High School Sports

Northside D has been dandy

WARNER ROBINS -- The numbers have been impressive on the offensive side, between four games of 45 points or more, a 2,100-yard rusher and a large offensive line that has helped the learning curve of a young quarterback to a 13-1 season.

But overlooked and just as important for state finalist Northside has been its performance on the other side of the ball.

The Eagles carry a pretty impressive defensive resume into Friday’s GHSA Class AAAAA title game against Mays at the Georgia Dome.

Even with injuries and youth, the defense has developed into an often dominant unit.

“On the defensive line, we’ve had some guys come on to where we rotate two different groups throughout the game at linebacker and up front,” head coach -- and former defensive coordinator -- Kevin Kinsler said. “That helps keep our kids fresh. And we’re not losing anything by rotating those kids through.”

“That’s been huge for us as the year’s gone on.”

Only two opponents have scored more than 21 points, both among the classification’s highest-scoring offenses: Jones County and Houston County. Four playoff teams have managed 12.2 points per game, with one being among Northside’s three shutout victims. Another four have failed to crack 10 points.

Teams are averaging 14.4 points per game, on 61.4 yards rushing and a 47.7 percent completion rate through the air. Northside has surrendered 17 touchdowns through the air -- a high number, except for the fact that most teams are in a deep catch-up mode -- against 14 interceptions.

The Eagles have done all this without an abundance of proven returning players. Northside could start anywhere from four to seven underclassmen Friday. Kam Burnett and Tae Daley are sophomores who are early in potentially monster high school careers.

They are first and second in tackles for the Eagles and second and third in interceptions.

“(They) have the same (trait),” defensive coordinator Chris Reeves said. “They’re able to get away with doing things because they’re so much better than everybody else. This year, they’ve kind of had to learn how to do some things right.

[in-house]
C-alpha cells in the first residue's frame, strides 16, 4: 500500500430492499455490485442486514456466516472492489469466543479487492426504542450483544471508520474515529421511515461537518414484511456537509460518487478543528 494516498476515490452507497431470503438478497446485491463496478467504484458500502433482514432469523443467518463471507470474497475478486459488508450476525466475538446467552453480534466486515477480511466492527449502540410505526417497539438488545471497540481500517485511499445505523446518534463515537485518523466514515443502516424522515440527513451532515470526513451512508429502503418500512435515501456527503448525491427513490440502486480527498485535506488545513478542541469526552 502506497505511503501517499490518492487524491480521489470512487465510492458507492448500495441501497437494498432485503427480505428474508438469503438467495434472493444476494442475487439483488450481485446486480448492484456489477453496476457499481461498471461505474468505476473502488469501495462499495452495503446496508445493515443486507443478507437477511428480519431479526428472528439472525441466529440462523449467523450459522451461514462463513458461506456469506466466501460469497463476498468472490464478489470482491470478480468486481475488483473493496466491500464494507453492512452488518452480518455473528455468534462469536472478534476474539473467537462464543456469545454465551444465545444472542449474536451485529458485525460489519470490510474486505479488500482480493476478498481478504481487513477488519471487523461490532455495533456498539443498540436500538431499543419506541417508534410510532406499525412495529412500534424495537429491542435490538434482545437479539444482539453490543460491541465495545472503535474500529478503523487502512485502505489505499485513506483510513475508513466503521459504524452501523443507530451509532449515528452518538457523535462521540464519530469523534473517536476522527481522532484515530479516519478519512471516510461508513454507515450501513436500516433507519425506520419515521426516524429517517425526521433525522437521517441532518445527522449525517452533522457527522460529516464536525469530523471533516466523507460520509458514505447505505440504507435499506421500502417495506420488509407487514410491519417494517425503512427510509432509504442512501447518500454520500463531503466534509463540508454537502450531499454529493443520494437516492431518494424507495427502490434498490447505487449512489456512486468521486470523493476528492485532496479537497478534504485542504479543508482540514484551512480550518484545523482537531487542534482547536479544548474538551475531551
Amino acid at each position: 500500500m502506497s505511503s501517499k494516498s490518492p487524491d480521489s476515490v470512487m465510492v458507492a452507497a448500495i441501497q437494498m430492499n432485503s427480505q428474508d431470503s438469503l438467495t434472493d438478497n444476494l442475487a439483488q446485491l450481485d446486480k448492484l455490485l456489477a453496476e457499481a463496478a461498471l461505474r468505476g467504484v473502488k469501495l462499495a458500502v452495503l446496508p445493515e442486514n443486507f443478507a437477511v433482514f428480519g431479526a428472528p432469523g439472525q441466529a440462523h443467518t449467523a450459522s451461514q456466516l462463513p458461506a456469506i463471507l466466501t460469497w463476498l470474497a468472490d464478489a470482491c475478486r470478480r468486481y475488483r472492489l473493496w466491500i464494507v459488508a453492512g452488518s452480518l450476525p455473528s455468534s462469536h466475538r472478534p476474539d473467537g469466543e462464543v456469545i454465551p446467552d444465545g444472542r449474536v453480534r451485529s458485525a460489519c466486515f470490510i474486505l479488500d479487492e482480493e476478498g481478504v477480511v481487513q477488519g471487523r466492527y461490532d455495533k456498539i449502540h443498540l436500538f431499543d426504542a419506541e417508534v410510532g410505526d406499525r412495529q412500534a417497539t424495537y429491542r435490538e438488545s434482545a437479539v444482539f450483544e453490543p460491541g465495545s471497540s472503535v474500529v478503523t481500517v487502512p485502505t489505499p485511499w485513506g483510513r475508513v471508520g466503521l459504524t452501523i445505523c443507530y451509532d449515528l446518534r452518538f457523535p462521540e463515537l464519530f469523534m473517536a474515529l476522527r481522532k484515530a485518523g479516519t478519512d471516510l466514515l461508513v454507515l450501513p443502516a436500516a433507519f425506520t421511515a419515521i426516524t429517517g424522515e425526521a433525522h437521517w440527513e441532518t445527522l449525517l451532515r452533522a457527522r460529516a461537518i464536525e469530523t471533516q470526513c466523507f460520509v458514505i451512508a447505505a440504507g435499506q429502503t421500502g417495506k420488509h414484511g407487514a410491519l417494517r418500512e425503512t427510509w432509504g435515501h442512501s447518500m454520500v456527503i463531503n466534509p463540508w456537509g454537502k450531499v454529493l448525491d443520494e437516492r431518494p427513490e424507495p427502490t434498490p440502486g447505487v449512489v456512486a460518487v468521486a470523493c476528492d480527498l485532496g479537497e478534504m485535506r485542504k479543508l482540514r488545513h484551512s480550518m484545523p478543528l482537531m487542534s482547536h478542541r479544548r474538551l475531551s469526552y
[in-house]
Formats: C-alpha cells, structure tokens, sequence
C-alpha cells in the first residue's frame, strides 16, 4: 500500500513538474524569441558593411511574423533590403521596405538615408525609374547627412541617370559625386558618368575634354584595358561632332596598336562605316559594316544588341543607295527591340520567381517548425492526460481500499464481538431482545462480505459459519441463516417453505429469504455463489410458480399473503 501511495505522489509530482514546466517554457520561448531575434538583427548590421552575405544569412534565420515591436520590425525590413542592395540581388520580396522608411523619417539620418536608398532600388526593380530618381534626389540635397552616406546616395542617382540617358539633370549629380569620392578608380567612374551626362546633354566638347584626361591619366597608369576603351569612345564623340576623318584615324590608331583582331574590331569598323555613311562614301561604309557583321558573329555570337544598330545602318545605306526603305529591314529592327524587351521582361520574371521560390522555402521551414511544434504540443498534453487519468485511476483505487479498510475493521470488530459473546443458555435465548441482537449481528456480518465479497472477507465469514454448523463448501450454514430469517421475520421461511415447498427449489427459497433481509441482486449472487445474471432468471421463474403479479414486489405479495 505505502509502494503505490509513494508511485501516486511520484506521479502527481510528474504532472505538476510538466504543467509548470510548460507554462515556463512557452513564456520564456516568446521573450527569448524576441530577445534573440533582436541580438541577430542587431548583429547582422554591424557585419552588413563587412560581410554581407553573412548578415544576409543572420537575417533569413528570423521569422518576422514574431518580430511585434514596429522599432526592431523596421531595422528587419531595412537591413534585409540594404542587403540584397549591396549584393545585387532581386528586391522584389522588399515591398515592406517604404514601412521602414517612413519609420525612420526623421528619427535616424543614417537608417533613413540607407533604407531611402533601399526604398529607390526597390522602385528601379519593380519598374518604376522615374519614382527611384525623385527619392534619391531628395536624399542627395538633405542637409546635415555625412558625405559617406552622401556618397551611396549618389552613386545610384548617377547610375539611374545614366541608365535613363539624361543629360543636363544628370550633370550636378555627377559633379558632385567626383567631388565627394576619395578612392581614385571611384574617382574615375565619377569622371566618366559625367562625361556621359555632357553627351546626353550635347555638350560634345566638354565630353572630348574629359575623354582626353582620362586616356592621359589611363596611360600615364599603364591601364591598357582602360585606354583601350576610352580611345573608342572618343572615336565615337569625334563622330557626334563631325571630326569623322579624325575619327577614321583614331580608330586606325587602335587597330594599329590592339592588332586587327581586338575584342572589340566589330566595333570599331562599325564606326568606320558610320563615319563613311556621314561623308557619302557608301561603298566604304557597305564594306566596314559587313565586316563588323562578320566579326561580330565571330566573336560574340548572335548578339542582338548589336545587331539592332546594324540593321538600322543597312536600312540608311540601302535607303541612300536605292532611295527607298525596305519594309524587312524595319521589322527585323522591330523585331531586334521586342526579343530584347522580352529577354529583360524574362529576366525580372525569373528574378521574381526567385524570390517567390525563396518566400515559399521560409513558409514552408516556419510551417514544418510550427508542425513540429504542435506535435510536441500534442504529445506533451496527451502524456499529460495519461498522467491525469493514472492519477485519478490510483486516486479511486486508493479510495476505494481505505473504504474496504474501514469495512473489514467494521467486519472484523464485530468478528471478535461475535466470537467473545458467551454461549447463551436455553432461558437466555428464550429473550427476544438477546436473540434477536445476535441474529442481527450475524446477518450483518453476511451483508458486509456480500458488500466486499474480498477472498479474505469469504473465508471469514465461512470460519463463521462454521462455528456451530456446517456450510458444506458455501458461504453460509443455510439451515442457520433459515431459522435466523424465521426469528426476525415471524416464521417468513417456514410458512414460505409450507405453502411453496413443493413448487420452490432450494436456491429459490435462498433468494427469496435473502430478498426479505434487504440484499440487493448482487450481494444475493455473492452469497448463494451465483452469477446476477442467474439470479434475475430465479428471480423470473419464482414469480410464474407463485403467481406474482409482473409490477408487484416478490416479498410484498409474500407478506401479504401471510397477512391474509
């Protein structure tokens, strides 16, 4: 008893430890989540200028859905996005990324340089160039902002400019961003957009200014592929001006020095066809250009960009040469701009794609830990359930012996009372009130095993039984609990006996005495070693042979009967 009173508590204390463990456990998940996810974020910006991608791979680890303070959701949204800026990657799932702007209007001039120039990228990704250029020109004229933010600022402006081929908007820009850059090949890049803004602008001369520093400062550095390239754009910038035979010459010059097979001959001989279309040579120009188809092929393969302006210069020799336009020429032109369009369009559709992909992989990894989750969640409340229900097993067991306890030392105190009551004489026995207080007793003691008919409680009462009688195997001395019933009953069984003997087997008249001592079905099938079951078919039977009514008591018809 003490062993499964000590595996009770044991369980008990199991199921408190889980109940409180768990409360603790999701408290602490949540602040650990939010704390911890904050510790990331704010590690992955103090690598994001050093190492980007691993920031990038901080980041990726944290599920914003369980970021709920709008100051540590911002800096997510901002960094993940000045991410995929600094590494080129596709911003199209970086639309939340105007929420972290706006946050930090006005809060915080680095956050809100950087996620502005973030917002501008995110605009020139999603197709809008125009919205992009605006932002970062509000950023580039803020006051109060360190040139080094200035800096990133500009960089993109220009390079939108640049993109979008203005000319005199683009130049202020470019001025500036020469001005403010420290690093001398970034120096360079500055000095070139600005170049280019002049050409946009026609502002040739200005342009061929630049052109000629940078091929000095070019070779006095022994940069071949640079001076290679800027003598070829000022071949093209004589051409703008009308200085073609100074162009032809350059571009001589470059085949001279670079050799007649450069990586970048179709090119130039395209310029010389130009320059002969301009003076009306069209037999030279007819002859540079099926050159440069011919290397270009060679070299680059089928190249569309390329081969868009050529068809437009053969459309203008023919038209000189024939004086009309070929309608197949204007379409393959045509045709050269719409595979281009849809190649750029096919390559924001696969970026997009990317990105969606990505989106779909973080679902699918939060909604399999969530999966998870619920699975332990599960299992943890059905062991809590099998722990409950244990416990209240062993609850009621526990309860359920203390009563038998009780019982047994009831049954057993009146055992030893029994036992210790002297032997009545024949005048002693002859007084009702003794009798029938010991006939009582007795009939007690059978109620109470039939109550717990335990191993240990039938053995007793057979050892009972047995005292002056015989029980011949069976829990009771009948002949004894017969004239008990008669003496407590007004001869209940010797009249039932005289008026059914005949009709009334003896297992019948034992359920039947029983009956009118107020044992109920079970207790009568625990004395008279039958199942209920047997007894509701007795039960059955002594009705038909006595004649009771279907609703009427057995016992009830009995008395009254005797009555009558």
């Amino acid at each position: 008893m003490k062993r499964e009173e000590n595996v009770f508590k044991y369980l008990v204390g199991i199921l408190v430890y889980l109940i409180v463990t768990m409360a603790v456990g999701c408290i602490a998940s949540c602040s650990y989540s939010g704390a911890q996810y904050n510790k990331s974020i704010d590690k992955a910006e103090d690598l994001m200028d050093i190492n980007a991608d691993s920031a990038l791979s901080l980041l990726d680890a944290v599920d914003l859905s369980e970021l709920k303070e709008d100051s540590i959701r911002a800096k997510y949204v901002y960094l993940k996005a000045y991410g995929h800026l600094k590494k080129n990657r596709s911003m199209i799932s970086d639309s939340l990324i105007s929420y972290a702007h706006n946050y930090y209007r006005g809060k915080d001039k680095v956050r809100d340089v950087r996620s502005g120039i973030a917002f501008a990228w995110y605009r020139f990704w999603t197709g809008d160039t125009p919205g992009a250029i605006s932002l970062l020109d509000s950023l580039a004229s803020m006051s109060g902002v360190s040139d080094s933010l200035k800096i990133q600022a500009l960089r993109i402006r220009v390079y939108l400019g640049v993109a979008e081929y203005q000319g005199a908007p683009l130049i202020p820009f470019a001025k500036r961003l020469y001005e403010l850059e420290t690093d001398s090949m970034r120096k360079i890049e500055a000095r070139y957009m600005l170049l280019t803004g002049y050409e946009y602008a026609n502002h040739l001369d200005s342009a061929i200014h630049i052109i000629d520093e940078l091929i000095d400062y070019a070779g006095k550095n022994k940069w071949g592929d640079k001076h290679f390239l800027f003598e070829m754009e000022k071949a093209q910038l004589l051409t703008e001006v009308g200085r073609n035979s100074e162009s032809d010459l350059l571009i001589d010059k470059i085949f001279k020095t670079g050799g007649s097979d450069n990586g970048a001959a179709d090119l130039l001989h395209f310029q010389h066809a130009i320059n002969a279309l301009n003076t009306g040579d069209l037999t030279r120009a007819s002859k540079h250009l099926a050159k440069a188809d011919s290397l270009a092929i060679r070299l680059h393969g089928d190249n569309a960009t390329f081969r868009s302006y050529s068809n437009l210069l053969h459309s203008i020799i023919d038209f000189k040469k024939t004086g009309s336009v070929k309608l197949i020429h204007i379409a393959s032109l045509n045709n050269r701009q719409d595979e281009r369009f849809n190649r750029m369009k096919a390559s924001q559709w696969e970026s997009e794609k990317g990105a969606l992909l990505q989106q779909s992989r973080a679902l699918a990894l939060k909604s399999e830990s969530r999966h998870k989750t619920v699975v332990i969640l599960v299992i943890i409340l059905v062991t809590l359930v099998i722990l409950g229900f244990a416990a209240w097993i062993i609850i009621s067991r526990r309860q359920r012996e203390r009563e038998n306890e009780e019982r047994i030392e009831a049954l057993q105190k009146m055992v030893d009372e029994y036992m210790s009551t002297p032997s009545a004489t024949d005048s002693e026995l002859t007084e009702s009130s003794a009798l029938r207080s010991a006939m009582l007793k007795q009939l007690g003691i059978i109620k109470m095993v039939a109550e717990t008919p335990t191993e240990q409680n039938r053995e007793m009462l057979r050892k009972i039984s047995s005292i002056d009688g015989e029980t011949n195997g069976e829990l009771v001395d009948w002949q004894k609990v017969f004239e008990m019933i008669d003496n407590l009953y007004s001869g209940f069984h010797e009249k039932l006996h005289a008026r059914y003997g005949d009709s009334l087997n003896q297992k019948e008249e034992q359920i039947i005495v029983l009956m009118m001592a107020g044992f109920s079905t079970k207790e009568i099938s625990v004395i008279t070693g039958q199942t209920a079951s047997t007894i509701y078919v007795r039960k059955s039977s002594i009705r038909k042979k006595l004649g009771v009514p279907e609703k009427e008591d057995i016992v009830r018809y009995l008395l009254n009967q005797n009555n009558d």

“They’re guys that have made great strides as the year has gone on. They’re in the right place a little more often. They know why they’re there now rather than just accidentally showing up there.”

Five of the top eight defensive linemen are underclassmen, with two sophomores. And two of the three backup linebackers, in a 4-3 alignment, are juniors.

The Eagles lost returnees Stephan Cesar and D.Q. Gordon to early season injuries, but they have been able to overcome that.

“Before the season started, we felt like we had about 12 defensive linemen that could play,” Reeves said. “All of a sudden, we’re looking at seven. It’s the resilience of these kids. They come out and keep playing.”

Junior defensive lineman Darius Richardson was an unproven commodity with potential in August, and he is third among full-time linemen with 30 tackles.

“As a freshman, he was a tight end,” Reeves said. “As a sophomore, he was a linebacker. We moved him to nose man, and he’s just done tremendous out there. We felt like he had the ability and the tools to do it, but he hadn’t actually been out there in the heat of battle and been tested.”

There are similar stories throughout the defense, which is full of versatility. Josh Vickers is one of those who alternates between linebacker and defensive back, and he missed some time early in the season with an injury. Senior Tyree Williams probably won’t start, but few will be busier.

“Tyree is the guy who really bounces around,” Reeves said. “He’ll play defensive end, he plays linebacker, inside or out. He’s a guy we try to do a lot of things with.”

The Eagles held out end Robert Jones (shoulder) for the second half last week and hardly lost a step in their pass rush or against the run.

Mays will see a variety of alignments Friday, from the base 4-3 to a 3-3, 3-4, 3-5 and 4-4, with mostly the same players filling adjusted roles. And there’s little the Raiders will come up with that the Eagles haven’t seen and responded to this season.

Between injuries and inexperience, it would not be a stretch to say that the defense has performed above and beyond what most would have figured ... unless Reeves is on the receiving end of that observation.

“Not my expectations,” he said. “It’s surpassed what a lot of people thought it was going to do. We’re perfectionists. We’re going to try to do everything by the book. We don’t want them to get nothing. That’s our goal.”